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Diabetes: When Blood Glucose Control Fails


Editor’s note: Physicians have a special place among the thinkers who have elaborated the argument for intelligent design. Perhaps that’s because, more than evolutionary biologists, they are familiar with the challenges of maintaining a functioning complex system, the human body. With that in mind, Evolution News is delighted to offer this series, “The Designed Body.” For the complete series, see here. Dr. Glicksman practices palliative medicine for a hospice organization.

the-designed-body4.jpgIn my last article, we saw that the body uses glucose for its energy needs and after a meal, stores it within the liver and other organs in the form of glycogen and fat. Since the brain cannot store glucose, it is totally dependent on the liver’s ability to release this stored energy several hours after a meal.

Real numbers have real consequences and if the blood glucose drops below 50 units, symptoms of brain malfunction, like weakness, dizziness, and problems with concentration occur. If it drops below 40 units, then problems with speaking and increased confusion and drowsiness occur. If it goes below 30 units, seizures and coma result. And when the blood glucose drops under 20 units, brain death is certain. Being able to control the blood glucose is critical for human survival and it doesn’t just happen because we eat and drink sugary things. It requires the body to know when to store glucose and when to release it so the brain is always receiving what it needs.

The body uses what biochemist Michael Behe would call an irreducibly complex system, involving beta and alpha cells in the pancreas that controls its blood glucose. After a meal, the beta cells, using glucosensors, react to a rise in blood glucose above 70 units by releasing insulin. Insulin travels in the blood and attaches to specific receptors on target cells, particularly in the liver, telling them to take in glucose and store it as glycogen and fat. In contrast, several hours after a meal, the alpha cells, also using glucosensors, react to a drop in blood glucose below 70 units by releasing glucagon, which travels in the blood and attaches to specific receptors on target cells, mainly in the liver, telling them to release the glucose from glycogen and other energy storage molecules into the blood. It is important to note that due to their breakdown by enzymes, the metabolic effect of a given amount of insulin or glucagon only lasts a few minutes allowing for moment-to-moment blood glucose control within the body, along with the ratio of insulin and glucagon.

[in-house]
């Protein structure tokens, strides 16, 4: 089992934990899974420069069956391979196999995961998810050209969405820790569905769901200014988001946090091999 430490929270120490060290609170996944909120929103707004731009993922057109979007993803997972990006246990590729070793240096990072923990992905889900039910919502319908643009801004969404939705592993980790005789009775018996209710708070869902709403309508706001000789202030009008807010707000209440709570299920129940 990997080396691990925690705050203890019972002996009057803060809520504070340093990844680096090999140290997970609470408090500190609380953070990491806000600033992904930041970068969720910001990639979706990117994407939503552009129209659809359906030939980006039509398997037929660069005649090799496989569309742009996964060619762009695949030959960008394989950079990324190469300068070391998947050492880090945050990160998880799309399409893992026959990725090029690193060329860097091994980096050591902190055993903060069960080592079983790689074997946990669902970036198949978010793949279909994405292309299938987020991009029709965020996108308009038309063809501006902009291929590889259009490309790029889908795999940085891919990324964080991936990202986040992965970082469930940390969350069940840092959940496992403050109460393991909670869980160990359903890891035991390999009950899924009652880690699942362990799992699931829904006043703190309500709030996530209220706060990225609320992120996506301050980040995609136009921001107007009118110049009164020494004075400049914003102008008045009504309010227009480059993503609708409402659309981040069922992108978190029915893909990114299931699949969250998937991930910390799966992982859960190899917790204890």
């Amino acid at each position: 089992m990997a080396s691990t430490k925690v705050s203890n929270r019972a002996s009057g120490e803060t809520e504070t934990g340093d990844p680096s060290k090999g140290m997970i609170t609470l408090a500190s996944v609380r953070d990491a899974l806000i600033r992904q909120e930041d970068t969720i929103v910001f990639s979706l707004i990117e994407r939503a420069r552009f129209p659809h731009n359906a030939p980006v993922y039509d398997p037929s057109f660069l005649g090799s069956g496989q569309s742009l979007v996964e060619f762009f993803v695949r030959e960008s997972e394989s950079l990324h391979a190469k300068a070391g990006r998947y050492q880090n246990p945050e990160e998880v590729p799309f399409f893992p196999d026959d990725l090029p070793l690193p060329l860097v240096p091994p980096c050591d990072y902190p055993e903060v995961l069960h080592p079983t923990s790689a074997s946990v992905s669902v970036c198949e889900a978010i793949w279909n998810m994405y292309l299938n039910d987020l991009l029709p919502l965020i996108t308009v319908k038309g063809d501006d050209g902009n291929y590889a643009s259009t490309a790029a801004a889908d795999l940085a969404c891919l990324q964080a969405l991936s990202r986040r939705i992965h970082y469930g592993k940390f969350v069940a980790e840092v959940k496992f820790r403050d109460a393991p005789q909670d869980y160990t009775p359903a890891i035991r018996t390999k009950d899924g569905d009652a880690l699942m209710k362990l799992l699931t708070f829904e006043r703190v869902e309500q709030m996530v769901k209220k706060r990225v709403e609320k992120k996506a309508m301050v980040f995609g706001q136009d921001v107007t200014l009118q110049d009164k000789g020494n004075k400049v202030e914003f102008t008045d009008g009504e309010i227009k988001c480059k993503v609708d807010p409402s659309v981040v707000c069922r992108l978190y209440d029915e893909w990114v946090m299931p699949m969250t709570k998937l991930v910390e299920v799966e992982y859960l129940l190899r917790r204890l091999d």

However, since the blood glucose must stay above a certain level for proper brain function, it is clear that just being irreducibly complex is not enough for a system to survive. It also has to have natural survival capacity.It must inherently know what the blood glucose level should be and give the conscious mind fair warning to do something if it begins to fall, like eating something. Having a low blood glucose level (hypoglycemia) can take place due to liver failure and rare tumors called insulinomas that send out too much insulin. However, the commonest cause for life-threatening hypoglycemia is when diabetics, who are prone to having too high of a blood glucose, accidentally take too much medication.

The serious consequences of a blood glucose level that is too low make sense, because the body needs glucose for energy. But why should too high of a blood glucose level be a problem? The laws of nature, those mysterious powers that evolutionary biologists claim to be responsible for our own existence, are responsible for the terrible consequences of high blood glucose. Why?